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Franklin approves South North Cape reconstruction

Many homes on South North Cape Road are surrounded by trees. Plans to reconstruct the road threaten some of those trees.

Many homes on South North Cape Road are surrounded by trees. Plans to reconstruct the road threaten some of those trees.

March 21, 2014

Franklin — South North Cape Road may finally see construction after the Common Council on Tuesday agreed to move forward with the project.

South North Cape Road, owned by Milwaukee County, has been in desperate need of repair for more than a decade, Franklin Mayor Tom Taylor has said repeatedly.

"We've been after the reconstruction of that road ... to fix it up before someone got killed," he said during a meeting in January. "That was the prime reason for advocating that the road be fixed."

Originally, the county proposed two designs for the two-mile road if it was to be repaired: a rural road with no sidewalks and an urban road with sidewalks.

Finding an alternative

Residents who attended related Common Council meetings strongly opposed the urban design, which would include extensive tree removal. Many residents argued sidewalks were unnecessary for that area of Franklin.

During a Common Council meeting in early February, the council announced that the rural design was feasible after discussing financing with the county. The county agreed to pay between $1.25 million and $1.5 million for the reconstruction project and would forgo financial assistance from the state, which would have placed undesirable limitations on the road. In turn, the city agreed to commit $1 million to the project and cover the cost of maintaining the county road once reconstruction was complete.

At the time, South North Cape residents were pleased; but new concerns arose at the March 18 Common Council meeting.

"The present condition of North Cape is very dangerous, but it appears families have been walking along that road to the point where (vehicles) have had to avoid them and actually move into the other lane of traffic," Tom Taylor said. "This road needs to get fixed as quickly as possible."

Rather than installing sidewalks, the county proposed building the rural road with 3-foot-wide paved and 1-foot-wide gravel shoulders on each side of the road. However, those shoulders might not be large enough to accommodate pedestrians, aldermen discussed.

But with a looming deadline, the council had to push forward in order for work to begin this year.

"We're on a time crunch," Common Council President and Milwaukee County Supervisor Steve Taylor emphasized. "(The issue) can't come back to us (again). The county has pretty much said that if we don't make a decision now, nothing gets done in 2014, and that's not at all what the residents want."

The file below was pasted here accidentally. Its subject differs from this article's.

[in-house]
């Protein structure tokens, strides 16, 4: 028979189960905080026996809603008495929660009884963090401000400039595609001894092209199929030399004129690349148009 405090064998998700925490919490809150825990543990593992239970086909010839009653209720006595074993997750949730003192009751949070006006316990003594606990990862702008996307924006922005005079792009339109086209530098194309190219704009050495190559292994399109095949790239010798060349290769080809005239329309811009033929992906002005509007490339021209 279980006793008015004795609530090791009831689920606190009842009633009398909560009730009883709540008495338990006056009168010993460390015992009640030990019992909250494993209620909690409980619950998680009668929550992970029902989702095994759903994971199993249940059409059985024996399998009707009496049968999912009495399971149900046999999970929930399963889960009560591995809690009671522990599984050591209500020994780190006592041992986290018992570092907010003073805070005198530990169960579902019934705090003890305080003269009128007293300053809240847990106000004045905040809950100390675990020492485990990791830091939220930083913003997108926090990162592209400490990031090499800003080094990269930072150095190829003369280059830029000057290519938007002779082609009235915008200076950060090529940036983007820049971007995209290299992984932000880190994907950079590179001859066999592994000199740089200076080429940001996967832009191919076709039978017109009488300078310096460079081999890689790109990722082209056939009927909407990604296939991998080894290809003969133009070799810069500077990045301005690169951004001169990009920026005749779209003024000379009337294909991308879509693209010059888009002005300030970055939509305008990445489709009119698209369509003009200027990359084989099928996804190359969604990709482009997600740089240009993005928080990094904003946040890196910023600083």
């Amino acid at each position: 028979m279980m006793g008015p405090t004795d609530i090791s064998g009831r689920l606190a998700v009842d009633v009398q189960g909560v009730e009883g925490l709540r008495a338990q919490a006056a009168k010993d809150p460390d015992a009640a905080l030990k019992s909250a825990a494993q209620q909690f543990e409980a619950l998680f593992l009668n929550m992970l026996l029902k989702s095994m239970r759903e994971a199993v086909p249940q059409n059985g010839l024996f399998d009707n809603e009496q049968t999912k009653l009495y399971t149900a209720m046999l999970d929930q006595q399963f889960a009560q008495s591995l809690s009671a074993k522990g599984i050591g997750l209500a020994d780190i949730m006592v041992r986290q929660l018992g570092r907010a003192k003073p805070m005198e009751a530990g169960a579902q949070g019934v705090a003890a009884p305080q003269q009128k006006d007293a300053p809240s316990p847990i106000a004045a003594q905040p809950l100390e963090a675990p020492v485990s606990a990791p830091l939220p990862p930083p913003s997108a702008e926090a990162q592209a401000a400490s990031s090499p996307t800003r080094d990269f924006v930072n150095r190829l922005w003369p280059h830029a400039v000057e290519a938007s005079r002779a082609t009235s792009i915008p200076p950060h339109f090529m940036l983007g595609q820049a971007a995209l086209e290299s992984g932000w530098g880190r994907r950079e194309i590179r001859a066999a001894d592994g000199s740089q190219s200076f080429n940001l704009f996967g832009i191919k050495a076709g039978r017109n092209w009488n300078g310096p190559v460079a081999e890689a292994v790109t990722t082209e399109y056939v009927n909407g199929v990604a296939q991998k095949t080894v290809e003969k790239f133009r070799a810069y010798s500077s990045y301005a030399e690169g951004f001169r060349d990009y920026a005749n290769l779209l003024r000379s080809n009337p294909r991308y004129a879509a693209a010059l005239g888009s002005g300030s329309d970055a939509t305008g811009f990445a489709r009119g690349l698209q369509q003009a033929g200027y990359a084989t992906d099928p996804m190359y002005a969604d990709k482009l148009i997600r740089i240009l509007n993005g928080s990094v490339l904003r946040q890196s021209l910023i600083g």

The council unanimously voted to direct staff to work with the county to get the reconstruction started as presented and advised City Engineer Jack Bennett to see if the road's shoulder-widths could be adjusted without widening the road.

Because the county did not mow the road's ditches — which prevents seedlings from growing into trees that may disrupt future road development — "we're still not sure how many trees we're going to be able to save," Bennett said.

In lieu of sidewalks on North Cape Road, the council hopes to pave the nearby St. Martin's bike trail into a safe walkway for pedestrians. It would branch off onto the Country Dale Elementary School property. The council agreed to send a letter to the Franklin School Board asking for approval.

The Common Council may not get that approval.

District wary

Aware the council was considering developing the bike trail, the School Board pre-emptively discussed the issue March 12.

No one on the board expressed support for the trail proposal.

"I don't think it serves the school district at all from the standpoint of saying it's a valuable asset to have that pathway go through (the school)," Franklin Superintendent Steve Patz said. "(The administration) is not in favor of it ... for a few reasons."

First and foremost, he said, it could create a breach in school security, he said. The proposed bike path would branch off onto school property, where there is currently a fenced area.

"I think the path opens up our property to anyone," Patz said. "They would have easy access to the property from the road, and we would have to have a custodian open and close the gate (throughout the day)."

Patz also argued the trail would not be used frequently enough to justify its development.

"I don't think we have a great many students that come back and forth to school (on the bike path)," he said. "Realistically, people would use that bike path maybe three months out of the school year."

Board members discussed other concerns, such as who would have to pay for the trail's development.

School Board President Janet Evans said the bike trail is not a safe alternative to sidewalk.

"The school district is not in the road-building business," Patz said, "but, certainly, we would offer opinions on whether this could benefit us (somehow)."

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